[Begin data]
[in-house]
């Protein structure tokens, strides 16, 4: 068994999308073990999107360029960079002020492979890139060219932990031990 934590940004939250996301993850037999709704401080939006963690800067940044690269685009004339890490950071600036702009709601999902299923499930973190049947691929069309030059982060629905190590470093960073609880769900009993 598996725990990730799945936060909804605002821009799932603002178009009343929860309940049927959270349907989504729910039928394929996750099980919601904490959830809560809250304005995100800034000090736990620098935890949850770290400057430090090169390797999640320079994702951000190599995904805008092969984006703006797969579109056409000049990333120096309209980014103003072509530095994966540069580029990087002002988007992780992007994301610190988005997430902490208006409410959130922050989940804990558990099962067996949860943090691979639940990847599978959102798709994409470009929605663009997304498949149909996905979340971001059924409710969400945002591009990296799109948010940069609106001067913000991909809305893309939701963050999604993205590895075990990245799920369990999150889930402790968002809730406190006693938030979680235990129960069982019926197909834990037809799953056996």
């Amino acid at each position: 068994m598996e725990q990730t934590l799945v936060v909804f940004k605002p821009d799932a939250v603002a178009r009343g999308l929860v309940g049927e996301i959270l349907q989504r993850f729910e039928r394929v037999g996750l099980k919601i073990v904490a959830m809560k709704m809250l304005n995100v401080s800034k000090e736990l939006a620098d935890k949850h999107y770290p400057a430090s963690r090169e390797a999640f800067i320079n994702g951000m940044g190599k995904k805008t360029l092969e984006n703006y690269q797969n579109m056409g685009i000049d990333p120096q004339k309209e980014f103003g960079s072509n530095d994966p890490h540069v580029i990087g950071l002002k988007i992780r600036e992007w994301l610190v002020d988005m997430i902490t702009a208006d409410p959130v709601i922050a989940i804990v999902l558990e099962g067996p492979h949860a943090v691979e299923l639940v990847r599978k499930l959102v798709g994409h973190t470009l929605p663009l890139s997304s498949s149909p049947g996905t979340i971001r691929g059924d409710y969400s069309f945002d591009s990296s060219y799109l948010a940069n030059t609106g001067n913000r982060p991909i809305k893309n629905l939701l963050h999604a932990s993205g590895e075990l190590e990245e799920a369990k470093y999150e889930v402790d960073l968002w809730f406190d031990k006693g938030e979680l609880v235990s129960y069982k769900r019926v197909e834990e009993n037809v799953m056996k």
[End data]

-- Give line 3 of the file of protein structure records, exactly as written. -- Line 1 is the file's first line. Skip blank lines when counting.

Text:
């Amino acid at each position: 068994m598996e725990q990730t934590l799945v936060v909804f940004k605002p821009d799932a939250v603002a178009r009343g999308l929860v309940g049927e996301i959270l349907q989504r993850f729910e039928r394929v037999g996750l099980k919601i073990v904490a959830m809560k709704m809250l304005n995100v401080s800034k000090e736990l939006a620098d935890k949850h999107y770290p400057a430090s963690r090169e390797a999640f800067i320079n994702g951000m940044g190599k995904k805008t360029l092969e984006n703006y690269q797969n579109m056409g685009i000049d990333p120096q004339k309209e980014f103003g960079s072509n530095d994966p890490h540069v580029i990087g950071l002002k988007i992780r600036e992007w994301l610190v002020d988005m997430i902490t702009a208006d409410p959130v709601i922050a989940i804990v999902l558990e099962g067996p492979h949860a943090v691979e299923l639940v990847r599978k499930l959102v798709g994409h973190t470009l929605p663009l890139s997304s498949s149909p049947g996905t979340i971001r691929g059924d409710y969400s069309f945002d591009s990296s060219y799109l948010a940069n030059t609106g001067n913000r982060p991909i809305k893309n629905l939701l963050h999604a932990s993205g590895e075990l190590e990245e799920a369990k470093y999150e889930v402790d960073l968002w809730f406190d031990k006693g938030e979680l609880v235990s129960y069982k769900r019926v197909e834990e009993n037809v799953m056996k």